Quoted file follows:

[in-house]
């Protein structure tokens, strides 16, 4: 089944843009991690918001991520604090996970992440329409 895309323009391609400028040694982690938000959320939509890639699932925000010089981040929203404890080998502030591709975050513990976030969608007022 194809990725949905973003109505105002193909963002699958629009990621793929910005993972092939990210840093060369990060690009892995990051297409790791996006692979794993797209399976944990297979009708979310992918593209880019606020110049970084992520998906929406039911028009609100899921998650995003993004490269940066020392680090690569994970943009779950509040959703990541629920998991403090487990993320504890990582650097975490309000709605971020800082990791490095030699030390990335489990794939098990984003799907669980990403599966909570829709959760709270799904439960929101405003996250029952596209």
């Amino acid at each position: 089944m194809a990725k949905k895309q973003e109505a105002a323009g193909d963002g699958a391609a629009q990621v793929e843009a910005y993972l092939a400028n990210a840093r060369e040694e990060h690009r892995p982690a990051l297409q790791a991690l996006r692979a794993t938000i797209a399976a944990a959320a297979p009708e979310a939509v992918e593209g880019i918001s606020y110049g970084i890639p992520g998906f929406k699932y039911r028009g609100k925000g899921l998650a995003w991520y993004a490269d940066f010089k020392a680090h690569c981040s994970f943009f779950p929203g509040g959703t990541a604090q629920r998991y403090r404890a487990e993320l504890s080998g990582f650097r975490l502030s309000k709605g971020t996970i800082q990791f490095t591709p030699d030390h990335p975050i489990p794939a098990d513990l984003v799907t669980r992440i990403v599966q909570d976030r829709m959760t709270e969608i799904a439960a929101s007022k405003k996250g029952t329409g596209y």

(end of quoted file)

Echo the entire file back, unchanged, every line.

[in-house]
């Protein structure tokens, strides 16, 4: 089944843009991690918001991520604090996970992440329409 895309323009391609400028040694982690938000959320939509890639699932925000010089981040929203404890080998502030591709975050513990976030969608007022 194809990725949905973003109505105002193909963002699958629009990621793929910005993972092939990210840093060369990060690009892995990051297409790791996006692979794993797209399976944990297979009708979310992918593209880019606020110049970084992520998906929406039911028009609100899921998650995003993004490269940066020392680090690569994970943009779950509040959703990541629920998991403090487990993320504890990582650097975490309000709605971020800082990791490095030699030390990335489990794939098990984003799907669980990403599966909570829709959760709270799904439960929101405003996250029952596209």
């Amino acid at each position: 089944m194809a990725k949905k895309q973003e109505a105002a323009g193909d963002g699958a391609a629009q990621v793929e843009a910005y993972l092939a400028n990210a840093r060369e040694e990060h690009r892995p982690a990051l297409q790791a991690l996006r692979a794993t938000i797209a399976a944990a959320a297979p009708e979310a939509v992918e593209g880019i918001s606020y110049g970084i890639p992520g998906f929406k699932y039911r028009g609100k925000g899921l998650a995003w991520y993004a490269d940066f010089k020392a680090h690569c981040s994970f943009f779950p929203g509040g959703t990541a604090q629920r998991y403090r404890a487990e993320l504890s080998g990582f650097r975490l502030s309000k709605g971020t996970i800082q990791f490095t591709p030699d030390h990335p975050i489990p794939a098990d513990l984003v799907t669980r992440i990403v599966q909570d976030r829709m959760t709270e969608i799904a439960a929101s007022k405003k996250g029952t329409g596209y």